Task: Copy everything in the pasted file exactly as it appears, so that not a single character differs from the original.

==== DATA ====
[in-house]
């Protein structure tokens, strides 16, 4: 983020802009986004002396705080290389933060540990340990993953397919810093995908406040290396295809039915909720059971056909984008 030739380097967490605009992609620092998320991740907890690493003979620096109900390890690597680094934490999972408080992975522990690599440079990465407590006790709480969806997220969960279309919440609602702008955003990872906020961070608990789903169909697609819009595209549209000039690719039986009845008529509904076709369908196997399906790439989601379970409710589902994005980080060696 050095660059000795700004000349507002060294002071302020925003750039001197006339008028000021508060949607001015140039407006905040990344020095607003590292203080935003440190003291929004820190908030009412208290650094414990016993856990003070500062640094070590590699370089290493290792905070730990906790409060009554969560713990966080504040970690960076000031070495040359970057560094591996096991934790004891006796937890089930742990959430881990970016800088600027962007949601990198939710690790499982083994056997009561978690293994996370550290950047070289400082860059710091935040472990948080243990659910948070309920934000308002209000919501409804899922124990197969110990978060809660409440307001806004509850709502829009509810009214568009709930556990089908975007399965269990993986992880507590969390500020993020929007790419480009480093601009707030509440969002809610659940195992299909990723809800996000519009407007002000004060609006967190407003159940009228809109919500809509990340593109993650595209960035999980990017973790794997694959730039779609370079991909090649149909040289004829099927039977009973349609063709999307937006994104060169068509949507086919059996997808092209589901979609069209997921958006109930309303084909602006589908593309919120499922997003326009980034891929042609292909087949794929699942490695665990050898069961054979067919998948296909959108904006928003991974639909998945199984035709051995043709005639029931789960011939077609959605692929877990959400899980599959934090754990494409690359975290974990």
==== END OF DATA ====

[in-house]
């Protein structure tokens, strides 16, 4: 983020802009986004002396705080290389933060540990340990993953397919810093995908406040290396295809039915909720059971056909984008 030739380097967490605009992609620092998320991740907890690493003979620096109900390890690597680094934490999972408080992975522990690599440079990465407590006790709480969806997220969960279309919440609602702008955003990872906020961070608990789903169909697609819009595209549209000039690719039986009845008529509904076709369908196997399906790439989601379970409710589902994005980080060696 050095660059000795700004000349507002060294002071302020925003750039001197006339008028000021508060949607001015140039407006905040990344020095607003590292203080935003440190003291929004820190908030009412208290650094414990016993856990003070500062640094070590590699370089290493290792905070730990906790409060009554969560713990966080504040970690960076000031070495040359970057560094591996096991934790004891006796937890089930742990959430881990970016800088600027962007949601990198939710690790499982083994056997009561978690293994996370550290950047070289400082860059710091935040472990948080243990659910948070309920934000308002209000919501409804899922124990197969110990978060809660409440307001806004509850709502829009509810009214568009709930556990089908975007399965269990993986992880507590969390500020993020929007790419480009480093601009707030509440969002809610659940195992299909990723809800996000519009407007002000004060609006967190407003159940009228809109919500809509990340593109993650595209960035999980990017973790794997694959730039779609370079991909090649149909040289004829099927039977009973349609063709999307937006994104060169068509949507086919059996997808092209589901979609069209997921958006109930309303084909602006589908593309919120499922997003326009980034891929042609292909087949794929699942490695665990050898069961054979067919998948296909959108904006928003991974639909998945199984035709051995043709005639029931789960011939077609959605692929877990959400899980599959934090754990494409690359975290974990």